The Bottom Line:
A secured lender was on track to accept a $2 million recovery on its $14 million loan to a computer refurbishing company via a forced liquidation of the company’s assets. As financial advisor to the multi-national company with operations in the U.S. and Mexico, Stapleton Group demonstrated the benefits of a going-concern sale instead, and successfully recovered $7 million for the secured lender. We achieved the net $5 million improved recovery by:
- Demonstrating the viability of a going-concern sale despite previous failed efforts by the company to close a sale.
- Developing good rapport with the company/debtor, resulting in a collaborative relationship with management as we pursued the common goal of a going-concern sale.
- Fixing flawed reporting processes and proactively communicating with the secured lender, providing more time to effect the going-concern sale.
- Overcoming challenges caused by company-owned maquiladoras and cross-border assets.
- Helping with due diligence and helping all parties stay on track during the sale process.
- When the target buyer required a 363 sale, provided the requisite financial reporting for the company’s chapter 11 filing and thereafter, until the sale closed.
The Business Issue:
After operating a profitable laptop computer refurbishment business for many years as a contractor to a major manufacturer/brand, the company decided to grow its core business by expanding into mobile phone refurbishment. The company’s headquarters were in Southern California and its computer refurbishing operations were conducted in company-owned maquiladoras in Mexicali, Mexico. To facilitate the growth plan, it built a new maquiladora in Tijuana, Mexico with financing from the secured lender.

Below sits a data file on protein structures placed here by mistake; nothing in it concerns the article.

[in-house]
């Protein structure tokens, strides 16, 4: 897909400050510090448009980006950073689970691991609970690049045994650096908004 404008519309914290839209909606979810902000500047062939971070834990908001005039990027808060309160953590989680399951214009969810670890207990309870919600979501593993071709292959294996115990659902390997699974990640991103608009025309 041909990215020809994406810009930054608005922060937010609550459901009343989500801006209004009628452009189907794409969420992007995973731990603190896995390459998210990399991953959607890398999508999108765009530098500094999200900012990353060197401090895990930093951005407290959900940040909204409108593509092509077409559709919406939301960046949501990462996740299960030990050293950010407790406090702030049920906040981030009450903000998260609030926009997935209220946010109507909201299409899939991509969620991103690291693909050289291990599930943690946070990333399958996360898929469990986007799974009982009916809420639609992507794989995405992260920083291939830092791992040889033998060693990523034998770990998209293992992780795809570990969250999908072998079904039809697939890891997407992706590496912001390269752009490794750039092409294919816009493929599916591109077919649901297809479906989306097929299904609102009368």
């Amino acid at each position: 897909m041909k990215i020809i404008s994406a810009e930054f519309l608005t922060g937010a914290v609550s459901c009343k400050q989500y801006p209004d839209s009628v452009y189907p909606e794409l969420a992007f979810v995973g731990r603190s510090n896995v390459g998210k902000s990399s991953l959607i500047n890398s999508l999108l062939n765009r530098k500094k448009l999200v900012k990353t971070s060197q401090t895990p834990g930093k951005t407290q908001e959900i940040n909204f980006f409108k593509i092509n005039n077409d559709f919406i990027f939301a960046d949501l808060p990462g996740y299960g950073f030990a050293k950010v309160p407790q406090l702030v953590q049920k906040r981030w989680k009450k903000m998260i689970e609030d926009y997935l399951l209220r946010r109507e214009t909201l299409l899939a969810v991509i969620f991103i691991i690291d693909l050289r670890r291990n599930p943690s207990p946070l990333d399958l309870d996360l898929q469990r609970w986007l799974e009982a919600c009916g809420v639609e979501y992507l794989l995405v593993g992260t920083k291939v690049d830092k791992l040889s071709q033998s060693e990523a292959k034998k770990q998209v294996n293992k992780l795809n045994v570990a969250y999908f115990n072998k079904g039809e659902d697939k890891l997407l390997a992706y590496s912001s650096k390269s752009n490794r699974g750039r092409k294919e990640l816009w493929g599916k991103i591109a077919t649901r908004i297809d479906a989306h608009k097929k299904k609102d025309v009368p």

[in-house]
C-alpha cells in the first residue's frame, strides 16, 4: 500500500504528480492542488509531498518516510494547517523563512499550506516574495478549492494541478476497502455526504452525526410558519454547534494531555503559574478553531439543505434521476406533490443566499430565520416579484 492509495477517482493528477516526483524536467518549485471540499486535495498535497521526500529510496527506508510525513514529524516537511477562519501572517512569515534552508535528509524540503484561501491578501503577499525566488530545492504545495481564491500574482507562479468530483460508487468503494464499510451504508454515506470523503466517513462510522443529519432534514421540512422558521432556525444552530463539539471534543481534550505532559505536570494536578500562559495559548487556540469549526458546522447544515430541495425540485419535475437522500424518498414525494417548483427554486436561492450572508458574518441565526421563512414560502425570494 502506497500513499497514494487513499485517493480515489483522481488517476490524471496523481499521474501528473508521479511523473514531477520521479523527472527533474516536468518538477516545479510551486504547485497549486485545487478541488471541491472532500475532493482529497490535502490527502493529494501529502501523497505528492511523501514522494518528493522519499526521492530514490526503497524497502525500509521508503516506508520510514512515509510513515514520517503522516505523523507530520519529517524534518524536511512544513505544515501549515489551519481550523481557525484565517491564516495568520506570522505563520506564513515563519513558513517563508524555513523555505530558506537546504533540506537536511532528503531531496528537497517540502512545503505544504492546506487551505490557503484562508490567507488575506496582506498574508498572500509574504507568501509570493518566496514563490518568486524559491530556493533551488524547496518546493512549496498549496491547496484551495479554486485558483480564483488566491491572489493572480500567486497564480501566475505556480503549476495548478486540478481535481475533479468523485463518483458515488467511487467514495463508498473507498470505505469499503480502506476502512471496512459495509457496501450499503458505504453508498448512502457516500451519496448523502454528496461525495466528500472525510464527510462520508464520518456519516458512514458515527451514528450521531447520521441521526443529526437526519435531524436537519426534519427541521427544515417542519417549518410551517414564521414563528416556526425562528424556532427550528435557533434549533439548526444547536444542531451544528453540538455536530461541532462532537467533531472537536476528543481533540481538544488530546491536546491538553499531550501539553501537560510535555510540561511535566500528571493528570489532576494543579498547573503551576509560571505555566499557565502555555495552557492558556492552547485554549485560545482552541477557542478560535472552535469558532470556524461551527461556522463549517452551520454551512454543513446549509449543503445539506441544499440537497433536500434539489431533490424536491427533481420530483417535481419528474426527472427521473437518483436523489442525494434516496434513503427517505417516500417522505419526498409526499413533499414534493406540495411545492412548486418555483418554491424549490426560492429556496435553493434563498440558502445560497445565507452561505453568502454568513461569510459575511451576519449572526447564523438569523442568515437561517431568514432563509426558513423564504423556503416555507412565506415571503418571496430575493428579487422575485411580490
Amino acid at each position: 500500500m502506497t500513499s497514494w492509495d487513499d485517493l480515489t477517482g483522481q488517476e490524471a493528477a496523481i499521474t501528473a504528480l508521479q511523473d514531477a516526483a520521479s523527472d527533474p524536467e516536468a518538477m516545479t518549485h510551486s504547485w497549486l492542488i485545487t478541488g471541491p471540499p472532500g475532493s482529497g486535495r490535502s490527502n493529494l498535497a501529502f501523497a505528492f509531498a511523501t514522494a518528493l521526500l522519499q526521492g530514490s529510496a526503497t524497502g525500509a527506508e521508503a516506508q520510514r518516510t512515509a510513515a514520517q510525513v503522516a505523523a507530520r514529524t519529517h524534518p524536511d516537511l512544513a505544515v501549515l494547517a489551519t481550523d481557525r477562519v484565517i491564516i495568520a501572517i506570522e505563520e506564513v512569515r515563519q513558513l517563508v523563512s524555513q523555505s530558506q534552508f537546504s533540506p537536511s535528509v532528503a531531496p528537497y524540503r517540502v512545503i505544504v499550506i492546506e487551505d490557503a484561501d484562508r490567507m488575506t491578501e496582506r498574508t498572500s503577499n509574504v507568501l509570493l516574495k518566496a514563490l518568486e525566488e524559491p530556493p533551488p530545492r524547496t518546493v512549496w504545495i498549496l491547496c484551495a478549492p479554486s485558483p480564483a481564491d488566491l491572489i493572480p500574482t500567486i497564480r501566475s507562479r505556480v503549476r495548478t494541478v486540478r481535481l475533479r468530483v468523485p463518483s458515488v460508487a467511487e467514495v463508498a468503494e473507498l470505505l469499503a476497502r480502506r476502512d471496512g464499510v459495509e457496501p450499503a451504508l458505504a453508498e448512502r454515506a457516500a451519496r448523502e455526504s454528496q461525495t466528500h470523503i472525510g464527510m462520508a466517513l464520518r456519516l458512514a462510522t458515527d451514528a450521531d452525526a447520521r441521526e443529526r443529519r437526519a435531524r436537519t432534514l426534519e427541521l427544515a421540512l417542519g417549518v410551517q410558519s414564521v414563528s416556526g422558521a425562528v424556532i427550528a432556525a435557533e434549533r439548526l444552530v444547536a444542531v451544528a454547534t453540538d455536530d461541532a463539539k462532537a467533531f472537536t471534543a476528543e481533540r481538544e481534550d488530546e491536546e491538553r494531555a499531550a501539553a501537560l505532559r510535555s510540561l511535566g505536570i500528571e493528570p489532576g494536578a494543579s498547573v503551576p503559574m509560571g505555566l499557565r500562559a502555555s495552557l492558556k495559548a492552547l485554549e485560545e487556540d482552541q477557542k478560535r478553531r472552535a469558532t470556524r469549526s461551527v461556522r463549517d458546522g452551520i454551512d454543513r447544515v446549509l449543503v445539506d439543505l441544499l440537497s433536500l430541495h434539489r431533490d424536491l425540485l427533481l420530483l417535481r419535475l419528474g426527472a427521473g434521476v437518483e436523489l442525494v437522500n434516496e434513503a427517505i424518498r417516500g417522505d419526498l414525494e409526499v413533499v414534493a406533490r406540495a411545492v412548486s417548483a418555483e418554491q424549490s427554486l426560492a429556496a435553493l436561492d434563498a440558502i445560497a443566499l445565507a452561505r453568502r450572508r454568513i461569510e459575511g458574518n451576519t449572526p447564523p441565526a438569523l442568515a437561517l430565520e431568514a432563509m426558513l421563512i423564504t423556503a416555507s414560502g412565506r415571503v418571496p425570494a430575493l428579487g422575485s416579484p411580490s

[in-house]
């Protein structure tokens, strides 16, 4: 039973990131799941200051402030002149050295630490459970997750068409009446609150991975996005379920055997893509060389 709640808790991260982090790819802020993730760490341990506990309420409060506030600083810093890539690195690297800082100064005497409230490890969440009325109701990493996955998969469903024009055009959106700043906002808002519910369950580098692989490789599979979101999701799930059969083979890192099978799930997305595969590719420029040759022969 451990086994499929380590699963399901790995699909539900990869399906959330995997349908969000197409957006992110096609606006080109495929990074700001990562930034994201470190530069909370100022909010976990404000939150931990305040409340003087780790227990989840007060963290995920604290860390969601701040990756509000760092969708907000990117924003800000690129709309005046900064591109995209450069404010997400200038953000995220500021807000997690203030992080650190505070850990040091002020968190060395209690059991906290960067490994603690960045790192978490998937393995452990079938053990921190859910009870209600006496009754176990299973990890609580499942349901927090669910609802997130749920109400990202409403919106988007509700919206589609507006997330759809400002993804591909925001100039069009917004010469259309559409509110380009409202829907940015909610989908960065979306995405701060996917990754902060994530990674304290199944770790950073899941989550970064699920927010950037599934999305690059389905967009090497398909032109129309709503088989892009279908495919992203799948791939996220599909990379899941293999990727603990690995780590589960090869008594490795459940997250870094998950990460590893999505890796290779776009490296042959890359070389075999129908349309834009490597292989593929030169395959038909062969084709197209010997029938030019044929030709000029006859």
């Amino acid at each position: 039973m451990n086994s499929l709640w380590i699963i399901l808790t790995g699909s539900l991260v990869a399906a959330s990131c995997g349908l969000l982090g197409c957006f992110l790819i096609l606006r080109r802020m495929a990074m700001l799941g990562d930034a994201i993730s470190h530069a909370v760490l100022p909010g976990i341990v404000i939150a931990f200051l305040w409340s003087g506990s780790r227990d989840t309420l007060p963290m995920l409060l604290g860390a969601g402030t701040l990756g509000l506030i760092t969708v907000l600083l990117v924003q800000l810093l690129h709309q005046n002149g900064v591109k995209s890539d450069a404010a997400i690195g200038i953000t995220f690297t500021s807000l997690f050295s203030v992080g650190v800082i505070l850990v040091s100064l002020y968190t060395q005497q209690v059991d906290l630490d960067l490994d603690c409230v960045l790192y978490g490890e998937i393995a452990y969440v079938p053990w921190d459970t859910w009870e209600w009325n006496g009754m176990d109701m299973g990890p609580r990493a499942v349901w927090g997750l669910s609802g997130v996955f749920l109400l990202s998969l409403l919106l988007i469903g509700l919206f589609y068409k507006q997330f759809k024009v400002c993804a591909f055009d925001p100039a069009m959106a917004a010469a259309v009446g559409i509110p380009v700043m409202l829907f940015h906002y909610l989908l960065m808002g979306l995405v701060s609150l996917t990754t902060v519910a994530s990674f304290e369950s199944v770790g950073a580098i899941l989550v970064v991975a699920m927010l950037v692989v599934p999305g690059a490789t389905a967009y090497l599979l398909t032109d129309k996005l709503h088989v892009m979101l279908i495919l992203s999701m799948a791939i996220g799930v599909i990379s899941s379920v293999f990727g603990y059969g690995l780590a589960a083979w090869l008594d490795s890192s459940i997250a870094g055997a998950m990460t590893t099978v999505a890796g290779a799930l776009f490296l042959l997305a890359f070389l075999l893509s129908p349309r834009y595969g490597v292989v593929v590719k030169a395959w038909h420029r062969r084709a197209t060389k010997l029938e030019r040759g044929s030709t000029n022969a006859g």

The growth plan failed, resulting in operating losses, poor cash flow and stretched payables. The company’s accounting, reporting and cash management were sub-standard, and its relationship with the secured lender became severely strained.
The secured lender’s options appeared limited because the majority of the company’s $10 million in fixed assets were in Mexico (plants, assembly lines, etc.), resulting in little to no value due to the cost of repatriating the equipment or proceeds from their sale and NAFTA issues.
Genesis of Stapleton’s Engagement:
The company’s secured lender, with a $14 million loan outstanding, insisted that the company retain a financial advisor to improve financial reporting and position the business for sale. The secured lender’s lawyer recommended Stapleton Group due to our experience as a turnaround consultant and experience navigating NAFTA issues.
Obstacles & Stapleton’s Solutions:
- The secured lender did not trust its borrower.
- Stapleton took over communications with the secured lender on behalf of the company.
- Stapleton provided regular reporting to keep the secured lender informed.
- Stapleton developed cash flow projections to help facilitate the secured lender’s decision-making.
- The secured lender expected payment in full on its $14 million loan outstanding.
- Stapleton educated the secured lender on the company’s true financial condition.
- Stapleton demonstrated the likely recovery from a liquidation would be around 20% of the secured lender’s outstanding loan value.
- Stapleton demonstrated that the secured lender could achieve a higher recovery of 50% of its loan outstanding through a sale.
- The company’s plant equipment located in Mexico was governed under NAFTA’s maquiladora program, requiring significant duties and VAT charges if the equipment were to be sold or otherwise exit the program.
- Stapleton educated the secured lender on the NAFTA issue, contributing to the decision to sell the company as a going-concern rather than liquidate.
- Marketing and selling the company before it became completely insolvent.
- Stapleton worked with counsel, the ultimate purchaser and the secured lender to bring a $13 million deal together before the borrower ran out of cash.
- The secured lender received $7 million from the sale, which was $5 million (3.5x) more than it would have recovered through a liquidation.